Pope Francis Brings 12 Muslim Syrian Refugees To Rome After Greece Visit


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After his five-hour visit to Greece, Pope Francis
took three families of Syrian Muslim refugees,
including six children, back to Rome aboard
the papal plane on Saturday.

The pontiff met refugees in a fenced complex
on the Aegean island of Lesbos in Greece,
where adults and children broke down in tears
before him, according to Reuters.

“The Pope has desired to make a gesture of
welcome regarding refugees, accompanying
on his plane to Rome three families of refugees
from Syria, 12 people in all, including six
children,” the Vatican said in a statement.

The homes of the three families had been
bombed in the Syrian war.

“Though many of their graves bear no name,
to you each one is known, loved and
cherished,” Francis prayed at the Moria refugee
camp in Lesbos, according to Catholic News Agency. “Wake us from the slumber of indifference, open our eyes to their suffering
and free us from the insensitivity born of world
comfort and self-centeredness.”

In his prayer, the pope said, “We are all
migrants, journeying in hope” toward God in
heaven.

On the plane, Francis told reporters that one of
his aides came up with the idea of bringing a
few refugees back with him to Rome. “I felt the
Spirit was talking to us… Everything was done
according to the rules,” he was quoted as
saying.

The pope also said it was not deliberate that all
refugees who were brought to Rome were
Muslims. He explained that the papers of two
Christian families that had originally been on
the list were not in order.

“We have come to call the attention of the
world to this grave humanitarian crisis and to
plead for its resolution,” Francis said during his
visit to the Moria camp, where leaders of
Eastern Orthodox Christian churches joined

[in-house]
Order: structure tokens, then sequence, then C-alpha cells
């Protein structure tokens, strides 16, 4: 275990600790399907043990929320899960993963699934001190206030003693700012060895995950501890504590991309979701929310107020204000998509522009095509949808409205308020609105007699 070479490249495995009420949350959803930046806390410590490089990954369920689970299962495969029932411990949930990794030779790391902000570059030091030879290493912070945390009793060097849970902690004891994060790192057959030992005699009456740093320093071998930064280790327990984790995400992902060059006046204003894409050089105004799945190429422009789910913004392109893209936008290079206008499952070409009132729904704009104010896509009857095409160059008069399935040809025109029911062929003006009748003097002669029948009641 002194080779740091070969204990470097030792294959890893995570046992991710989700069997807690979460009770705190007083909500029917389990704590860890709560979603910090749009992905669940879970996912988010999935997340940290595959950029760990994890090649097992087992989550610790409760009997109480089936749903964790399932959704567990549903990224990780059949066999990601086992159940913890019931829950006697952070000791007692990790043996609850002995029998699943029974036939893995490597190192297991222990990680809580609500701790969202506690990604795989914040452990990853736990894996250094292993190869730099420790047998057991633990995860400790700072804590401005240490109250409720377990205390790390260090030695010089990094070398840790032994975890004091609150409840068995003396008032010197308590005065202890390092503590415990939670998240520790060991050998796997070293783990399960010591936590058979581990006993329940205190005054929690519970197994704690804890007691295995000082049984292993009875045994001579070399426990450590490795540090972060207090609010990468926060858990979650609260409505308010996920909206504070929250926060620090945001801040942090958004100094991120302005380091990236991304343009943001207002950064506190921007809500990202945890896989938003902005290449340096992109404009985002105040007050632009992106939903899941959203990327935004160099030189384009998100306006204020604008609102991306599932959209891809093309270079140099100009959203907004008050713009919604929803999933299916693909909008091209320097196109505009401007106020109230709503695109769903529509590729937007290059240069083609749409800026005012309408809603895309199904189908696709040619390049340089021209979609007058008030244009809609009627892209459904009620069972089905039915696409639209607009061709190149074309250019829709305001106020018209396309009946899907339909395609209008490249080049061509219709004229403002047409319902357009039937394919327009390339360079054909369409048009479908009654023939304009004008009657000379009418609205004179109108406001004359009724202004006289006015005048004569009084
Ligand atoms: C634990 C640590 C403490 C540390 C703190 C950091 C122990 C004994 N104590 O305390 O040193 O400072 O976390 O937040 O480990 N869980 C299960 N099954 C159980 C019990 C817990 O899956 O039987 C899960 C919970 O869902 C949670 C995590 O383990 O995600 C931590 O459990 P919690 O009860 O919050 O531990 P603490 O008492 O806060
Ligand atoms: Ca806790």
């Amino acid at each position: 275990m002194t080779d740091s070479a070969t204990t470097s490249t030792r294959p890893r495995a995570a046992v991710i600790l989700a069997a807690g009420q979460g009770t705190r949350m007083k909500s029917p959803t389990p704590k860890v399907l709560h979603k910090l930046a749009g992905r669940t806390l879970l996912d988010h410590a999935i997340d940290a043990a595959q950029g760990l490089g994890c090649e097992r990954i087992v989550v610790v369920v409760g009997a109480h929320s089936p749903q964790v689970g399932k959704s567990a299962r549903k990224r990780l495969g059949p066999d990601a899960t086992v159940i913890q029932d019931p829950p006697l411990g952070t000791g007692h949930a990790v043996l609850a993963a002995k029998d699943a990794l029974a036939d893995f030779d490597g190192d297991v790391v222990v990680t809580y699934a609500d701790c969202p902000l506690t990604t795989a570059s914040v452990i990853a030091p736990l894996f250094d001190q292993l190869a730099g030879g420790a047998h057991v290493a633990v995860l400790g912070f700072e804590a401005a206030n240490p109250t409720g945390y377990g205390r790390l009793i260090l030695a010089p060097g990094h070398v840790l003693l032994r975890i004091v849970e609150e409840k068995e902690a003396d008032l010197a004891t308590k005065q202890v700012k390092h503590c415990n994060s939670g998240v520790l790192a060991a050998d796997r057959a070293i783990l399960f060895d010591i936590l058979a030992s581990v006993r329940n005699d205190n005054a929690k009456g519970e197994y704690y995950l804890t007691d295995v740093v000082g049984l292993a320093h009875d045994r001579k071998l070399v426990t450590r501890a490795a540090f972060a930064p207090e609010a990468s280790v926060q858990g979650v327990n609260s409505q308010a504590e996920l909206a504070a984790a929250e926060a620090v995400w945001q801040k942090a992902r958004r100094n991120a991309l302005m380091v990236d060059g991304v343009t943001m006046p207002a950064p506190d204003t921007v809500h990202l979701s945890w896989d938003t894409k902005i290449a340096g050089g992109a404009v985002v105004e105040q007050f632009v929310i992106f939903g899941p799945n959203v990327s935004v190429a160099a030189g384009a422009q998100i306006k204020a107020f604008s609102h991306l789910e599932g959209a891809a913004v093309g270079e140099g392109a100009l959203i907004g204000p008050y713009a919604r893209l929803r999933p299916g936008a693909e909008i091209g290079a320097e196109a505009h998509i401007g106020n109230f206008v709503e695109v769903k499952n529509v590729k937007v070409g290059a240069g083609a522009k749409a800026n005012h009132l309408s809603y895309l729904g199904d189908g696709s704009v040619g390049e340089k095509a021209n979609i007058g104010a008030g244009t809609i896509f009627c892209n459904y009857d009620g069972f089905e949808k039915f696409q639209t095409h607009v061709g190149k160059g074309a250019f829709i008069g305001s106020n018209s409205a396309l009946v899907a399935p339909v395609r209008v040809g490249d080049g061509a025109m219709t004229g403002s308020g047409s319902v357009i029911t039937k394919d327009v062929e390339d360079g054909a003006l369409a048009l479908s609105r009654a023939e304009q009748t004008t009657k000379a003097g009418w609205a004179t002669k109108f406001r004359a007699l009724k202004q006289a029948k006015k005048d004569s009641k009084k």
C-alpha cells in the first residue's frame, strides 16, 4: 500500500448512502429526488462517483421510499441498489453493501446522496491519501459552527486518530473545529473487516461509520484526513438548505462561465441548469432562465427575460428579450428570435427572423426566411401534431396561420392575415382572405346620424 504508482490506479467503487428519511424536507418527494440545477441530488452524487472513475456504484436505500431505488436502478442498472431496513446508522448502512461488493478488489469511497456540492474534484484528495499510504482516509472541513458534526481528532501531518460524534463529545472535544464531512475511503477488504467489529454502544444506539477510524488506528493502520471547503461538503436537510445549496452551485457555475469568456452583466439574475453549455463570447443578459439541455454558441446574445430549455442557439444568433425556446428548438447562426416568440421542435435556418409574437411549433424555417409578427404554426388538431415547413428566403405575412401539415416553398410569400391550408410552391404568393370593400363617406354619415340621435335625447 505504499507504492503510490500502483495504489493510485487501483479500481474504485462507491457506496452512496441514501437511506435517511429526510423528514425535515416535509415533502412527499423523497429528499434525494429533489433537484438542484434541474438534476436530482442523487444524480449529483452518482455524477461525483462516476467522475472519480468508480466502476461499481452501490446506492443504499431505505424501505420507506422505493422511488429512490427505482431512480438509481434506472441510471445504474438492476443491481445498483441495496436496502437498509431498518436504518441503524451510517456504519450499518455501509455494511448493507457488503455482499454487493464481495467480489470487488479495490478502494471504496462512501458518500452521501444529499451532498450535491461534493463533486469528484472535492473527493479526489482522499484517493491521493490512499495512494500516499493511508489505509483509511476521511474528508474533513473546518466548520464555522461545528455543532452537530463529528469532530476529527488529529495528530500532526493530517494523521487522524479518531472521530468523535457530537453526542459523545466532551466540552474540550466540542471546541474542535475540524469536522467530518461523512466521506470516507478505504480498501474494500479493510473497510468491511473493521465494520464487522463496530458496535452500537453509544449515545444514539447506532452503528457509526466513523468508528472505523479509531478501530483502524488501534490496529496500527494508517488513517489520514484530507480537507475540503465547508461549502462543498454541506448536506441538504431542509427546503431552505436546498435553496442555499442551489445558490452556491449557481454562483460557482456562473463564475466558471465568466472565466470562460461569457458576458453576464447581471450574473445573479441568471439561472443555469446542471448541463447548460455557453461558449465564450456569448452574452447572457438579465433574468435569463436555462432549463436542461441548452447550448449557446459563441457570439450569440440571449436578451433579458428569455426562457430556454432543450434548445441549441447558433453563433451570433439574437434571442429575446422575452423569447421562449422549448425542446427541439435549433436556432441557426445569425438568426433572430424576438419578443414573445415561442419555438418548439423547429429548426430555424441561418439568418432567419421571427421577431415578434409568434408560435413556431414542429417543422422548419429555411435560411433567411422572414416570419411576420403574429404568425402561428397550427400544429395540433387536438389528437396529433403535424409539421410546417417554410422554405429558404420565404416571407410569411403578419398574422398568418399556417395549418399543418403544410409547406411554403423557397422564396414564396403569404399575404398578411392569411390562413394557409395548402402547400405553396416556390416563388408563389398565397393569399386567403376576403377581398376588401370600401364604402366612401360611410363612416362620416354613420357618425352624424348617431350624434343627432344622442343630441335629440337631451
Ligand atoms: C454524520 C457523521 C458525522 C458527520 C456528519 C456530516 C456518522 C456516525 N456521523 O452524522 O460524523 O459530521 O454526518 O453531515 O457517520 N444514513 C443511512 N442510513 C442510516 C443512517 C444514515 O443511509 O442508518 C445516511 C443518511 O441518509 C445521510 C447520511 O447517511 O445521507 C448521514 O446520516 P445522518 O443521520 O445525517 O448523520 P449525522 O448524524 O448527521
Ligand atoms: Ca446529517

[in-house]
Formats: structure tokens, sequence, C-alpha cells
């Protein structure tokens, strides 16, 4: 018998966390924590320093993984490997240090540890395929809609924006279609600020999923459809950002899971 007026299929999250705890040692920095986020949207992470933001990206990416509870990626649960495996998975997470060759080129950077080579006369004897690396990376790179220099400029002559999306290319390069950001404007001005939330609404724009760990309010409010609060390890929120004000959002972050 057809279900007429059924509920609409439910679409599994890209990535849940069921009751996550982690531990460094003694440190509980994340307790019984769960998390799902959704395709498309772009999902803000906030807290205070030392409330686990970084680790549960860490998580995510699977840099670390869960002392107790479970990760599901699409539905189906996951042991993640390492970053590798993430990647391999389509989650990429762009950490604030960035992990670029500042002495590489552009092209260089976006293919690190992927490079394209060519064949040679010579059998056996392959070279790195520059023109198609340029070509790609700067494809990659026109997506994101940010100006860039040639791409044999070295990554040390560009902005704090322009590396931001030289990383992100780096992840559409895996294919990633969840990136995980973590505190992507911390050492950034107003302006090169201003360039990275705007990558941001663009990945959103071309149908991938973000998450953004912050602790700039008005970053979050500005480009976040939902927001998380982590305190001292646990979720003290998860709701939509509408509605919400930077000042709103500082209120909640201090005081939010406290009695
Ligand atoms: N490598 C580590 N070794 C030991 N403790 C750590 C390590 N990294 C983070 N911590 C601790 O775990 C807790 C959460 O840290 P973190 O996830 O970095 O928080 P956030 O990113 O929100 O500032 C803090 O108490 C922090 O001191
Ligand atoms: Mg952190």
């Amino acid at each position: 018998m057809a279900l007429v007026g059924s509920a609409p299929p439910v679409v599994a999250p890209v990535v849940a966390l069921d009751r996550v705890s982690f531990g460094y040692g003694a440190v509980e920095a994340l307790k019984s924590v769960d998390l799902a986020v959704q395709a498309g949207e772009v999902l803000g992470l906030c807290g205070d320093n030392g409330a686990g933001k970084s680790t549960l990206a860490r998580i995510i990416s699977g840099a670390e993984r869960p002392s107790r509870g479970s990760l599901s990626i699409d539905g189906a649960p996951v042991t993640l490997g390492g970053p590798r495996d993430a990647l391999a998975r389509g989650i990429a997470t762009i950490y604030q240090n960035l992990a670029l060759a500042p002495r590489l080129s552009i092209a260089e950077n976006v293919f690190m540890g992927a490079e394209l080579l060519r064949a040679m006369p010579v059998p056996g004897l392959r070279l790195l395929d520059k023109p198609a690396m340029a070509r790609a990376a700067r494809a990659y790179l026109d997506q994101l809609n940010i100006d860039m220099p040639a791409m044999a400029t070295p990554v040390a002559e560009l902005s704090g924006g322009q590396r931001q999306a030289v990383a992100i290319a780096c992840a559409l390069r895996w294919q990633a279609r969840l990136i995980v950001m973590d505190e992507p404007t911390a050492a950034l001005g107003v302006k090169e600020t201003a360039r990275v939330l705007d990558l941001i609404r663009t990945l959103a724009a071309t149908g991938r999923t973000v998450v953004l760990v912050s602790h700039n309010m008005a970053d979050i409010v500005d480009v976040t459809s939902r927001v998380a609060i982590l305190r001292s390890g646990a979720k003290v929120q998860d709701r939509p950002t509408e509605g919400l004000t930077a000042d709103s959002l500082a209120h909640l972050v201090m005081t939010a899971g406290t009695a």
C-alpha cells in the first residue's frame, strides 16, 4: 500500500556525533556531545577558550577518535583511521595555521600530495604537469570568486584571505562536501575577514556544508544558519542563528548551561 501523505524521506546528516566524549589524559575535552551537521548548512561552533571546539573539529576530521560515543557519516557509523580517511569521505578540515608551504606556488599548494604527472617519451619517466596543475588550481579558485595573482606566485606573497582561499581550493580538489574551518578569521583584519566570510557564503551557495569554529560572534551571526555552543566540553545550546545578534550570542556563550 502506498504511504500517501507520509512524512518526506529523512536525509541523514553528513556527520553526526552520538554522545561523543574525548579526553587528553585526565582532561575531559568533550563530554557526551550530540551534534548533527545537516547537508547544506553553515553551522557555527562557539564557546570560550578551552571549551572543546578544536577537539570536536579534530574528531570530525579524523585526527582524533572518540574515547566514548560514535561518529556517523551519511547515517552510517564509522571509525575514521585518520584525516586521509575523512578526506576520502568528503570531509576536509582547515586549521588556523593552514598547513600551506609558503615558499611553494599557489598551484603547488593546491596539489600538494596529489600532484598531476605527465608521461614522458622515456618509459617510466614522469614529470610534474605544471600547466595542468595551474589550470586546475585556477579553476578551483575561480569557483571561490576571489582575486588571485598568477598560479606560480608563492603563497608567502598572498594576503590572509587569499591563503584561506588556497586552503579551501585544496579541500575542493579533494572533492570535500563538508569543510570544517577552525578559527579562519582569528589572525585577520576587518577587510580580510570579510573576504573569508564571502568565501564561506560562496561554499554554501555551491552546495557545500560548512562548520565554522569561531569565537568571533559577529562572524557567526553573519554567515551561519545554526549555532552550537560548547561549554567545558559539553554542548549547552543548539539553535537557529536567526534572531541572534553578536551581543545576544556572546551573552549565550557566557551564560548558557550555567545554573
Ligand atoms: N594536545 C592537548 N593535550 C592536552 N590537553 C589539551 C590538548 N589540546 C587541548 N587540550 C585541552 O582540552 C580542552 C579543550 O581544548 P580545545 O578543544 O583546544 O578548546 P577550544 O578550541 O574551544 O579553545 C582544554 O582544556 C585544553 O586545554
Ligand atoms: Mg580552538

him, according to The New York Times.

“As people of faith, we wish to join our voices
to speak out on your behalf,” the pope added.
“We hope that the world will heed these scenes
of tragic and indeed desperate need, and
respond in a way worthy of our common
humanity.”

Francis also urged Europe to act according to
its claim of being “the homeland of human
rights.”

“Whoever sets foot on European soil ought to
sense this, and thus become more aware of the
duty to respect and defend those rights,”
Francis said.

Hundred of thousands of people from Syria,
Iraq and elsewhere are fleeing violence,
persecution, civil wars and poverty, and are
searching for asylum. The European Union,
however, has detained several migrants
arriving in Greece and deported some back to their countries of origin.

Praising the people of Lesbos, who have
helped refugees, the pope added, “In these
lands, the cradle of civilization, the heart of
humanity continues to beat; a humanity that
before all else recognizes others as brothers
and sisters, a humanity that wants to build bridges and recoils from the idea of putting up
walls to make us feel safer. In reality, barriers
create divisions instead of promoting the true
progress of peoples, and divisions sooner or
later lead to confrontations.”

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